A new study shows that alcohol increases the likelihood of violence among couples- both to and by the female partner.
According to researchers from University of Texas School of Public Health in Dallas, while the chances of severe male-on-female violence tripled, severe female-on-male violence also more than doubled when the woman drank.
Study co-author Dr Raul Caetano said that severe partner violence was more than twice as likely when the woman drank alcohol.
Most studies of alcohol use and partner violence have looked only at male-on-female violence and many of the surveys rely on people who ended up in hospitals or the legal system, he said.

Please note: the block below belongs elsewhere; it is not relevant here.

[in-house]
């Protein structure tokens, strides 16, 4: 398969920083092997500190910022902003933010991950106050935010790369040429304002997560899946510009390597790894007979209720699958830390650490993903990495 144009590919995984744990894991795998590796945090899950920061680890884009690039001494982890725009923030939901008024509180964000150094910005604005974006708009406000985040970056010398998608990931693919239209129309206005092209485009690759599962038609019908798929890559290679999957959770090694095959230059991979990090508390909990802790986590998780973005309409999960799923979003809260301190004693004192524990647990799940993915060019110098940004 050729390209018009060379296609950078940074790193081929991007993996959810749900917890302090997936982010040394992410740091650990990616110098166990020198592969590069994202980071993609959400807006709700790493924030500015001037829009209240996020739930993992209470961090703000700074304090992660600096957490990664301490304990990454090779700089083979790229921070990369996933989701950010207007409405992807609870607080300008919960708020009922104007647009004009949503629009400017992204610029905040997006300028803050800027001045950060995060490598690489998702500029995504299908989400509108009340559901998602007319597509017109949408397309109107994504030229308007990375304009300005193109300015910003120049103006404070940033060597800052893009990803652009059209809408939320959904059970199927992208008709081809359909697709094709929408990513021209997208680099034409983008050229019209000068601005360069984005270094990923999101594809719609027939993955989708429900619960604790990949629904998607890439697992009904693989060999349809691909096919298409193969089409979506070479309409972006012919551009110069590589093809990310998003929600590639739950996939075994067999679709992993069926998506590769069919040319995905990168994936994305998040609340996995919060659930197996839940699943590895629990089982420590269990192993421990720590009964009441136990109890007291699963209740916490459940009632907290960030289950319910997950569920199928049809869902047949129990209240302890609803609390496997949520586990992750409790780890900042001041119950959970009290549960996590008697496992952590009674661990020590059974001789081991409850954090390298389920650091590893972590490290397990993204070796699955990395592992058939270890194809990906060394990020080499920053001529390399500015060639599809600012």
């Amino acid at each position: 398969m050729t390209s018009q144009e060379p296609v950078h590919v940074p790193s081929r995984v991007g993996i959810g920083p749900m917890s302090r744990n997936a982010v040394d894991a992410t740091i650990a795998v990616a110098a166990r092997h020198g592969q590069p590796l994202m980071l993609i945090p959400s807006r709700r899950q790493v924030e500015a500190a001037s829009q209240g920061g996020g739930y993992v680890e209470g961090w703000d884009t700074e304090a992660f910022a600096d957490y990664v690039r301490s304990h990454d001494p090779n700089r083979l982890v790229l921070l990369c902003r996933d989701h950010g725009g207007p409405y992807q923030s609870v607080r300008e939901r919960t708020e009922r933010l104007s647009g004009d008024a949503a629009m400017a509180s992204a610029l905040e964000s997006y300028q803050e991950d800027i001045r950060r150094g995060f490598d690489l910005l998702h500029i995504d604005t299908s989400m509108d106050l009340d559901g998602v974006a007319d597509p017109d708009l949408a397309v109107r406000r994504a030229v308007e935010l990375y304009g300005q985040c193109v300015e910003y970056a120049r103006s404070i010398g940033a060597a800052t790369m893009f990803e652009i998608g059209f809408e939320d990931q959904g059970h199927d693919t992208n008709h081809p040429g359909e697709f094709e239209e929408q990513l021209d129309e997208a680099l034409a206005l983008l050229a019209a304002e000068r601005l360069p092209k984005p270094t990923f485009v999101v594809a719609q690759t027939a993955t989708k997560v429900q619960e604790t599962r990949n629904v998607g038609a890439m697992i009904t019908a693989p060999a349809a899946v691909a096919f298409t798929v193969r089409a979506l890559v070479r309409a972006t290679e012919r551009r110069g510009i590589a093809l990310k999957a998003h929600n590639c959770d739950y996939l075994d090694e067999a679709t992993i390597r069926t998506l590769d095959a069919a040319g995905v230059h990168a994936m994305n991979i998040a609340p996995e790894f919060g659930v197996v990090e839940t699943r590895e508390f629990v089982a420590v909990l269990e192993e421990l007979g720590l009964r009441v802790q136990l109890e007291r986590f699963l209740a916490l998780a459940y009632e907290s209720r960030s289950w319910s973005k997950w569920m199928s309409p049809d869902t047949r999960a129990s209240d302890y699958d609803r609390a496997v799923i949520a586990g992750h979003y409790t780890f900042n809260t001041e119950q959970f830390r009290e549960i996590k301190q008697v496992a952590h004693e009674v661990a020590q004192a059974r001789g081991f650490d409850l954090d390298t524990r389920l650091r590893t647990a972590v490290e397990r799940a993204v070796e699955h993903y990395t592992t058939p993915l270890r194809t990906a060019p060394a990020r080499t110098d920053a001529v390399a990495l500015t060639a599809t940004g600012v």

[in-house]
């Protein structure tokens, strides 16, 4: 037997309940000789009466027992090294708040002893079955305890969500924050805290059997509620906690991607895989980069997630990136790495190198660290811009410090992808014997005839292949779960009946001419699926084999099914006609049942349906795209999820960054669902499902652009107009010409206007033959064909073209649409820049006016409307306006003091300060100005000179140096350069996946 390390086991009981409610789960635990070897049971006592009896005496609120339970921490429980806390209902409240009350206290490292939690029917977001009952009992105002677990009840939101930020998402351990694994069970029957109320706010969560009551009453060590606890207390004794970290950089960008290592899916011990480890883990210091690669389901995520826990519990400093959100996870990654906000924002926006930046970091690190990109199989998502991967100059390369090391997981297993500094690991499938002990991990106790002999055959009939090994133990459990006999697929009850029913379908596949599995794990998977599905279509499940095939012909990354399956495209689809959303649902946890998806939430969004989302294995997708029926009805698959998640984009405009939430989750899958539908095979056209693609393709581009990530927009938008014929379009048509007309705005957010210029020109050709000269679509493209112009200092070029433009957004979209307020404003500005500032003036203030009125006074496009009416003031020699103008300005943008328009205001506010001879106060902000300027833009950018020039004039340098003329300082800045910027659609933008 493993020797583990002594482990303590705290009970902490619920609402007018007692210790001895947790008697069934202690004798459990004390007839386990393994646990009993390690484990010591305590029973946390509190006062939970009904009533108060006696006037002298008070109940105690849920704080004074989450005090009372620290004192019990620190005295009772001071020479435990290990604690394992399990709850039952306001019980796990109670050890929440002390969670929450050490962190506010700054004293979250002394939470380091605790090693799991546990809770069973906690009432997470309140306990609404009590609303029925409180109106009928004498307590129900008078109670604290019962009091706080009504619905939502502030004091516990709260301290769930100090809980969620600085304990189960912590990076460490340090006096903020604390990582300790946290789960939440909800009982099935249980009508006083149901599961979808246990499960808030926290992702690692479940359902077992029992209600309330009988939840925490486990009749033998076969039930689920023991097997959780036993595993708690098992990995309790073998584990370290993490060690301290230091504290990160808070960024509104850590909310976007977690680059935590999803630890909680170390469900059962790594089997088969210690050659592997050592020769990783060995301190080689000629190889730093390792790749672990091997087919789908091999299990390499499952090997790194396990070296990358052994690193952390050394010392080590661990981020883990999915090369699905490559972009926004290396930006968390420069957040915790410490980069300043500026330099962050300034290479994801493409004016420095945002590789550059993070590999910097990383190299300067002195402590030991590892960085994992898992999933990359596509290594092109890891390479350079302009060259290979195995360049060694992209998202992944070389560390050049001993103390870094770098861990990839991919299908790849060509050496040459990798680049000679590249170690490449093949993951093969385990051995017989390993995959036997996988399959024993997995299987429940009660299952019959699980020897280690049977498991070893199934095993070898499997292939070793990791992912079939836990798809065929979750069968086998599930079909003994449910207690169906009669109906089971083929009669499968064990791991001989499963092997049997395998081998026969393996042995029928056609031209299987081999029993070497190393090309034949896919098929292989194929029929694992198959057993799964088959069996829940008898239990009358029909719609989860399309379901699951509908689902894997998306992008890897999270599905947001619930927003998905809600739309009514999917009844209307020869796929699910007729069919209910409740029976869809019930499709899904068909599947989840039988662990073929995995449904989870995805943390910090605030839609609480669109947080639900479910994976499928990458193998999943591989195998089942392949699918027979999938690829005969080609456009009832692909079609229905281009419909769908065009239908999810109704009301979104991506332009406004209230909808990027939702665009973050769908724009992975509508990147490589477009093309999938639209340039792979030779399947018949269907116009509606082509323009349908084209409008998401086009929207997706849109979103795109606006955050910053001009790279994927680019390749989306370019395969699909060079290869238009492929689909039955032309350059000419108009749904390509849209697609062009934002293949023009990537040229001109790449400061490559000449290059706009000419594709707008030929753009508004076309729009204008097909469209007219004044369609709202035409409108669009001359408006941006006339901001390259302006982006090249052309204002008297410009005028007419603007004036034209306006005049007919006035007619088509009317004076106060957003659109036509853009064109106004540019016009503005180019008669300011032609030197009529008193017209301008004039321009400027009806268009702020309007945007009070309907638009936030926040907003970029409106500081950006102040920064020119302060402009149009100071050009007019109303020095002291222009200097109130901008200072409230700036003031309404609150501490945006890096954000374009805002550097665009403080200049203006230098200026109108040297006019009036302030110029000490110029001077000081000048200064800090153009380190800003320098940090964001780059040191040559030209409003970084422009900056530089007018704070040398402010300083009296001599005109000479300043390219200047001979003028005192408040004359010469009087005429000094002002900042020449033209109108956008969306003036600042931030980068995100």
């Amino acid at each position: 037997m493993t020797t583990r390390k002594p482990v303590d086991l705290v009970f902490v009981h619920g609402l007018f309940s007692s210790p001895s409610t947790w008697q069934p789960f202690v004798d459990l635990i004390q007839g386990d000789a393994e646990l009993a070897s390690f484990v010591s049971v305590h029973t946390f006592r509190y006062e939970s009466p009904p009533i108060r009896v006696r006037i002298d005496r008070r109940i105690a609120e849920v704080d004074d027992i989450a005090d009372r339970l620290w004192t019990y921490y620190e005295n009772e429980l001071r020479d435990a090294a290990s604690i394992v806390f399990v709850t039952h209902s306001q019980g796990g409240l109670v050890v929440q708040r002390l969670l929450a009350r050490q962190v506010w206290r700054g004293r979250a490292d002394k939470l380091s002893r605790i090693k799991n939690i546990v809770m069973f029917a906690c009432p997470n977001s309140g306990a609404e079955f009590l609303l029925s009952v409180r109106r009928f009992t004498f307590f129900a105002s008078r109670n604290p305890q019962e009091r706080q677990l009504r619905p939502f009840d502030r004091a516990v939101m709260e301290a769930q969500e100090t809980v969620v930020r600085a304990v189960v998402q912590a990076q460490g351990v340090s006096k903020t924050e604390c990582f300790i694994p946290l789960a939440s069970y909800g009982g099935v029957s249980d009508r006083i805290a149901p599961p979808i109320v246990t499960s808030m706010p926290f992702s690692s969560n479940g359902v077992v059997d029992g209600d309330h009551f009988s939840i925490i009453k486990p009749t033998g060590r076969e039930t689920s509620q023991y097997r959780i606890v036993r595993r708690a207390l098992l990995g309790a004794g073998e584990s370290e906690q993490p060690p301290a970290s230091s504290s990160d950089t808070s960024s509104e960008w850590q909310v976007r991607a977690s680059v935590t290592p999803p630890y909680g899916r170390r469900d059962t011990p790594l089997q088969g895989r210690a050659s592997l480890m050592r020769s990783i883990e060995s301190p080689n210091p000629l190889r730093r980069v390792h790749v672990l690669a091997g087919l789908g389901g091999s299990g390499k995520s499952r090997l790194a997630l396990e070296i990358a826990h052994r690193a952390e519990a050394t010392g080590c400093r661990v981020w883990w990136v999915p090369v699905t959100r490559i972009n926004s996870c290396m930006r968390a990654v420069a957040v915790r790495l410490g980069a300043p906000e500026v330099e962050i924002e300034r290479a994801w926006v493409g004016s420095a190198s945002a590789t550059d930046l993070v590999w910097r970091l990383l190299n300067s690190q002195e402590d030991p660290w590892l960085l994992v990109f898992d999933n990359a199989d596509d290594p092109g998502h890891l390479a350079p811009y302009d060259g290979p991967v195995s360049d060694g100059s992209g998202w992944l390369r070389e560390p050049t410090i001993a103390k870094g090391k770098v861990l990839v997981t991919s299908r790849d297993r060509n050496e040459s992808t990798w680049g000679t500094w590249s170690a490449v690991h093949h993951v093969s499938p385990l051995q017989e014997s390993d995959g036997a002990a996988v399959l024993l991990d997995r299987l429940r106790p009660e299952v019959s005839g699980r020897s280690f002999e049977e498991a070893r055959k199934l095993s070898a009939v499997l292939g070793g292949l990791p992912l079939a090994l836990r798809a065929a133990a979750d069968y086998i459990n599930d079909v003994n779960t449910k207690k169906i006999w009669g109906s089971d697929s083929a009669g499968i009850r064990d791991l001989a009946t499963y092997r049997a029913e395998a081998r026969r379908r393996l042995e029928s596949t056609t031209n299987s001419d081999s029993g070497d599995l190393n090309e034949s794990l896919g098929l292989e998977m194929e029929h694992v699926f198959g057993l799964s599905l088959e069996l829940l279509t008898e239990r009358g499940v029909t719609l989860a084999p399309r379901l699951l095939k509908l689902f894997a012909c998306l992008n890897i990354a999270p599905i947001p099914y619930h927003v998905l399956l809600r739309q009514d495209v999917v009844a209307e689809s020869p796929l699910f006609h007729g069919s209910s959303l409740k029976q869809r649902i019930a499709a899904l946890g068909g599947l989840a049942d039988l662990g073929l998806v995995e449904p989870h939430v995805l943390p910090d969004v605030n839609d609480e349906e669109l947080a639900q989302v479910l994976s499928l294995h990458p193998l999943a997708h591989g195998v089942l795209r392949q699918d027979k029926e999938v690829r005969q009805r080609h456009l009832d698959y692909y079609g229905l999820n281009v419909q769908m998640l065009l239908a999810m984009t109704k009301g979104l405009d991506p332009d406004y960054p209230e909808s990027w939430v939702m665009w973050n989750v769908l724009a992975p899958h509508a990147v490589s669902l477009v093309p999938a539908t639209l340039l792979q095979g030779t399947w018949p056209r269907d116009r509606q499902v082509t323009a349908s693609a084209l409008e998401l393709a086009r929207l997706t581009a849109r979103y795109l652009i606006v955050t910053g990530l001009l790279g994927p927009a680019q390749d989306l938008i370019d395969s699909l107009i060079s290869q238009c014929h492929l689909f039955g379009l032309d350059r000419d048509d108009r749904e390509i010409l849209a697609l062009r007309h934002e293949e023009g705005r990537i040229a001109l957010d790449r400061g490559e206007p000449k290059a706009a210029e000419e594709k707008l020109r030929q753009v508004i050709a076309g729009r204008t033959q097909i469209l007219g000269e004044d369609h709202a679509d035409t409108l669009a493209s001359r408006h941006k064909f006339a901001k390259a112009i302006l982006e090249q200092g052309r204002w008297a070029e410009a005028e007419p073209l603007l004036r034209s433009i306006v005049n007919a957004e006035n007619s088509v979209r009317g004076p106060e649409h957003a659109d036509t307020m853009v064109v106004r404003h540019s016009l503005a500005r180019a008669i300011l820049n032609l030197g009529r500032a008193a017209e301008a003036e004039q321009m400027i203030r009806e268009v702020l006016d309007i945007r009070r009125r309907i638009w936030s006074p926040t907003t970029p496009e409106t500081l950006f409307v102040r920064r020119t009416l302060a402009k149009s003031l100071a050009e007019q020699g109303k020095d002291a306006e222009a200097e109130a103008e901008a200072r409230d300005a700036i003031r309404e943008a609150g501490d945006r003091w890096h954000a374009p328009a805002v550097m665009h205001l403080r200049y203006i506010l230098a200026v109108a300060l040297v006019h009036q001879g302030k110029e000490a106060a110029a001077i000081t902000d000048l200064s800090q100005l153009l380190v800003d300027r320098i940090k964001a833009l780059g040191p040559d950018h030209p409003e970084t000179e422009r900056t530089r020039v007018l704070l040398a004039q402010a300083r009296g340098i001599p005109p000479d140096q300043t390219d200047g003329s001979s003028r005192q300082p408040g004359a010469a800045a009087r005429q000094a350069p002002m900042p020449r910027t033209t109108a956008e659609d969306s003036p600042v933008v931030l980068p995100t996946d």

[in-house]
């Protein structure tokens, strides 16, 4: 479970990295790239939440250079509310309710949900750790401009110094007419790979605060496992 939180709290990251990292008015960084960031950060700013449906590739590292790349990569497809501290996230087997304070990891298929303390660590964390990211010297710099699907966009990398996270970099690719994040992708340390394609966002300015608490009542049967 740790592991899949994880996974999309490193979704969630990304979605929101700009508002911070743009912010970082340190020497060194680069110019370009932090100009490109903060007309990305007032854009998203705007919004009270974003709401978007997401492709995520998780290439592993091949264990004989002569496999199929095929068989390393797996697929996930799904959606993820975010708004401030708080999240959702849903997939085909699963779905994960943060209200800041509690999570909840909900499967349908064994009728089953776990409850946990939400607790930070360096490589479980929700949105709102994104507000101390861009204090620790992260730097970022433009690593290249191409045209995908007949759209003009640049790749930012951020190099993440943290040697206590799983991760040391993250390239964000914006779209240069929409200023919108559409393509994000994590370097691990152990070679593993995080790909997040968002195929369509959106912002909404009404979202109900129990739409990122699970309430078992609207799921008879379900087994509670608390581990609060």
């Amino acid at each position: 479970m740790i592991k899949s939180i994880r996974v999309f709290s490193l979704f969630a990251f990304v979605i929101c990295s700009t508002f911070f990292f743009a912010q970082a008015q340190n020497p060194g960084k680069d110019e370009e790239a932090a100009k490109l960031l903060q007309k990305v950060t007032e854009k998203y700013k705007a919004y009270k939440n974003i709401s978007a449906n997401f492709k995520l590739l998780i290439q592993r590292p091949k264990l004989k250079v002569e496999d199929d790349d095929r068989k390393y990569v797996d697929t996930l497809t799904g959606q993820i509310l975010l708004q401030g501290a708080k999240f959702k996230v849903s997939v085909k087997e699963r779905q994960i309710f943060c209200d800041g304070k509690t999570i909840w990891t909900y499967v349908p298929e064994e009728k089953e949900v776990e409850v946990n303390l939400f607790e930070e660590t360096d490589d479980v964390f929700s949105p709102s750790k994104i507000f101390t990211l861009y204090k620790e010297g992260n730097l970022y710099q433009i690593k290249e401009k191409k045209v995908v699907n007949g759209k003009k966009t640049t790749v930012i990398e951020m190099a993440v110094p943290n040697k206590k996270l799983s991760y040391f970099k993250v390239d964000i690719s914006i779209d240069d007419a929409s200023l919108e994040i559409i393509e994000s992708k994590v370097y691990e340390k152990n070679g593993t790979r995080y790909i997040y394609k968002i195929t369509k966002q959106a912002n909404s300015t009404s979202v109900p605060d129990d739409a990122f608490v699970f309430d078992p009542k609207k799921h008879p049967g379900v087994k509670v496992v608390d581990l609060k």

Women who are in a physically abusive relationship might be drinking as a form of self-medication, said Rita Smith, executive director of the National Coalition Against Domestic Violence in Denver.
"It could be as much that factor as that they have an alcohol abuse problem. We don't know that," she added.
"The one thing that is important is that this is a random sample of couples in the U.S. When you go into general population, you pick up much more violence that is less severe and you see female involvement more clearly," added Caetano.
The study appears in Alcoholism: Clinical and Experimental Research.